Spring season brings out scammers
COLUMBIA - Spring break is right around the corner, but it is bringing more than glowing tans and sandy beaches.
Scammers tend to prey on their victims right before and during spring break season. Mike Harrison, the regional director of the mid-Missouri Better Business Bureau, said the scams tend to target older students and their family members.
Harrison said there are two very common scams this time of year. One targets those who waited until last minute to purchase their spring break packages; The other targets the family members of the students on spring break.
"As a parent or a grandparent you'll get a call at home, a frantic phone call from someone posing as your son or daughter or as your grandson or granddaughter" Harrison said. "What they'll tell you is that they've been arrested or they've been in a bad accident, they're in the hospital and that they need your help for bail money or hospital bills, anything along those lines."
Harrison said the scammers will ask the parents or grandparents to wire the money or to use the green dot money pack. The green dot money packs are preloaded debit cards found at many stores, like Walmart.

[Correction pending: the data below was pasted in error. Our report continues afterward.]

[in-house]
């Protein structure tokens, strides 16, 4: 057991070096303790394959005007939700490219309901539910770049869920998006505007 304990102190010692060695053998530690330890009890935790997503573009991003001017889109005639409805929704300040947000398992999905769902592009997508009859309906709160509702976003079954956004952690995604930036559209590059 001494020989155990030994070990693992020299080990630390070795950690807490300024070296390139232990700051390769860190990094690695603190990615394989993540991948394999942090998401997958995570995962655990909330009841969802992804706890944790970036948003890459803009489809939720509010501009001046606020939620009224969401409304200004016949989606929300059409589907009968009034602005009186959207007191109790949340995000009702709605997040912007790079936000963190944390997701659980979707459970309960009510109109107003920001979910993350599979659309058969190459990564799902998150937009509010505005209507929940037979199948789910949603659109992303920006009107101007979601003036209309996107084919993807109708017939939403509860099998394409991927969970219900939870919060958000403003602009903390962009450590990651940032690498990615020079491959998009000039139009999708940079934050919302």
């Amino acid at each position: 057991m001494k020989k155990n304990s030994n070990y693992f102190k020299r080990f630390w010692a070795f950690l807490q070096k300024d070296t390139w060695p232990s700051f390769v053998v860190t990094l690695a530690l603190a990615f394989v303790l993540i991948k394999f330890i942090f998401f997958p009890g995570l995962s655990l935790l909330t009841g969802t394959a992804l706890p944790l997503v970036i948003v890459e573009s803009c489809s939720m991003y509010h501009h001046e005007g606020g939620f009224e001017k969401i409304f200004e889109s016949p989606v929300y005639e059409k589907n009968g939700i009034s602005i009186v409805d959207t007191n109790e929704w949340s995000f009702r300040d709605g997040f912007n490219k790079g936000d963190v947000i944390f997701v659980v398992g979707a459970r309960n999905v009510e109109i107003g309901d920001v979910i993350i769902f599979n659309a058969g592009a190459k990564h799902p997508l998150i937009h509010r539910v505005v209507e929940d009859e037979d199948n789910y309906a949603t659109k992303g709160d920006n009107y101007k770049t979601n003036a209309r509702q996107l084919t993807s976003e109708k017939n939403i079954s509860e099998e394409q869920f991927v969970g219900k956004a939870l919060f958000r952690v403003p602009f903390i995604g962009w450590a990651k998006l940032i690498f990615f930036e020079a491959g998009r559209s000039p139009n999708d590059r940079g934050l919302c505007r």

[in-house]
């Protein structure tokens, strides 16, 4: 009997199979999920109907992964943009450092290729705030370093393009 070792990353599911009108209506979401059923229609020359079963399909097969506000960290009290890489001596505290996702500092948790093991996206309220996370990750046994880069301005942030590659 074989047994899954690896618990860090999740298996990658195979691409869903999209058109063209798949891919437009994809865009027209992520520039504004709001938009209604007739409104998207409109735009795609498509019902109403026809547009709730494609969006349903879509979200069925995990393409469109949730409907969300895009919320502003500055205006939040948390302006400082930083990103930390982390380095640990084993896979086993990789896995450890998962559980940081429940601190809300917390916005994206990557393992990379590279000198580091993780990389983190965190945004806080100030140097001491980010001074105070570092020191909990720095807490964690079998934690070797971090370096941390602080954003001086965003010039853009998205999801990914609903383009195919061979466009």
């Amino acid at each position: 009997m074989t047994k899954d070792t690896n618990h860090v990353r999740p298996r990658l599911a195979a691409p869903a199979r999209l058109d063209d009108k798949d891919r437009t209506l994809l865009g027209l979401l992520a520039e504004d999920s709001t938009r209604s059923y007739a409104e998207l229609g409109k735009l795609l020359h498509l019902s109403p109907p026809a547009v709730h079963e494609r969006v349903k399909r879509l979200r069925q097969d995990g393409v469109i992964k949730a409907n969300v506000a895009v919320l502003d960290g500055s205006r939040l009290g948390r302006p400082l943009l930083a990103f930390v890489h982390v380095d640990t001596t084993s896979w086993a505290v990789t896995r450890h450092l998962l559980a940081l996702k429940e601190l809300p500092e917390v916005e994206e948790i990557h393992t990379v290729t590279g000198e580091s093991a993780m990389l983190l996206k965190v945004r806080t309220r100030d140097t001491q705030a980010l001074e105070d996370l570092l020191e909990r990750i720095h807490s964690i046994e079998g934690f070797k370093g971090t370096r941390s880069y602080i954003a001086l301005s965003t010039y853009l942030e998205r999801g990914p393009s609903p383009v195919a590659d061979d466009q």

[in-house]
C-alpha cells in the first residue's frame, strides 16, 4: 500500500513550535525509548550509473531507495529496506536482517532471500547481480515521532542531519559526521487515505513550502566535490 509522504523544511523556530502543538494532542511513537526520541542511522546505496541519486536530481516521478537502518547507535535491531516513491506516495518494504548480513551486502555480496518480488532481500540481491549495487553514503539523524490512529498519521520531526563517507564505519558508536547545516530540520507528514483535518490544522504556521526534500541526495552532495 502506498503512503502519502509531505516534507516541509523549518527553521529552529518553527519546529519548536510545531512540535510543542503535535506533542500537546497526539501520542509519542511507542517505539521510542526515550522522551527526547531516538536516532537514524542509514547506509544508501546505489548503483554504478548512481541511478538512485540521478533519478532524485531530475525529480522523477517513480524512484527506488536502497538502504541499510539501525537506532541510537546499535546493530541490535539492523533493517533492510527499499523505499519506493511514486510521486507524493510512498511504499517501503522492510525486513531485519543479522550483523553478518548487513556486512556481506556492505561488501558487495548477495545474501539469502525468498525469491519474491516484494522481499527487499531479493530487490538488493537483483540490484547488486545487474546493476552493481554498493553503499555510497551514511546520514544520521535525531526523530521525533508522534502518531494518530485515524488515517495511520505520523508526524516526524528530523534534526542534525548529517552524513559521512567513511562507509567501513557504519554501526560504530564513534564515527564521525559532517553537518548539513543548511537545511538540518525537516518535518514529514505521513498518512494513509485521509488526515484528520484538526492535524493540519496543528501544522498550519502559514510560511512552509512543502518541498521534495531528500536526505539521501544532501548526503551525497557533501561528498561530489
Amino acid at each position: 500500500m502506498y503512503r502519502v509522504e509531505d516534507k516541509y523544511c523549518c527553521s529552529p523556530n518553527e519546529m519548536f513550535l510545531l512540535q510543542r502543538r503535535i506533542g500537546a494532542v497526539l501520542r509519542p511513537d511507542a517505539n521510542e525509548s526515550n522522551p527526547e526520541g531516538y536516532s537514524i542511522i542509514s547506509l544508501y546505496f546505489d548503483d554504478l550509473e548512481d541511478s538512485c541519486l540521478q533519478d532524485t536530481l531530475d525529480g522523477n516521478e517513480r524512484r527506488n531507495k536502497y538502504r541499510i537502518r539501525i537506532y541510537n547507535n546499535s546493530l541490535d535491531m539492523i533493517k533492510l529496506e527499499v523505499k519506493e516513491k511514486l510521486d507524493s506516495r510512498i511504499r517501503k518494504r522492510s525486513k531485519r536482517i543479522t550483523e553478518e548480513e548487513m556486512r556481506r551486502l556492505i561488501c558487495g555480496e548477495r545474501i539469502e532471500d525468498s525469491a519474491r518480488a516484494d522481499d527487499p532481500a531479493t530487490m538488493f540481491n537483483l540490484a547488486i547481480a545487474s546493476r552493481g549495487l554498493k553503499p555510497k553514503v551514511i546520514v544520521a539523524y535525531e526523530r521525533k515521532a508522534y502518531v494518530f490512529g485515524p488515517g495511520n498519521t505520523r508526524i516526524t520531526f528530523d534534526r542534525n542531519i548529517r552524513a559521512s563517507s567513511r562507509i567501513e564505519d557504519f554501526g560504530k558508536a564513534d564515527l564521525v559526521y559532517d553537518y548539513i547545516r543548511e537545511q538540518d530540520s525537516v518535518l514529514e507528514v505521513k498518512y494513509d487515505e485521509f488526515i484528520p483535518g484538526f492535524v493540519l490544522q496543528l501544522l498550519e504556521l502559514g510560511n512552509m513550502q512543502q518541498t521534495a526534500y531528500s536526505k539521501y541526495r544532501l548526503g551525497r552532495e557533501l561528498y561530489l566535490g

If the scammer isn't taking advantage of families, they might scam students trying to find budget-friendly deals right before spring break. The scams usually include all-inclusive deals, making a deal seem to good to be true. Harrison said it is very important to do your homework and research your deal thoroughly.
"A few folks, they wait until the last minute, try and find the last minute deals," Harrison said. "So we have some tips and things that we recommend before the head out on the road. One of the first that we recommend that students do is to do their homework and find a reputable travel agent or a reputable travel site that they're going to use. You're can ask for referrals from families and friends, but they can also go to our website at BBB.org for a free business review, and that's going to give them information on a company before doing business with them."
Harrison said there is a preferred way to pay for spring break deals.
"Pay with a credit card," Harrison said. "We recommend doing that as well because you have certain protections in place. So, in case that happens to you, you can dispute the charges that way. So it's a great way to pay for that, don't pay for it up front.
If you have been scammed, Harrison recommends doing the following:
- Call the credit card company with details and explain the situation
- Call the Better Business Bureau to file a report
- Call the local police in your hometown and in the location of the vacation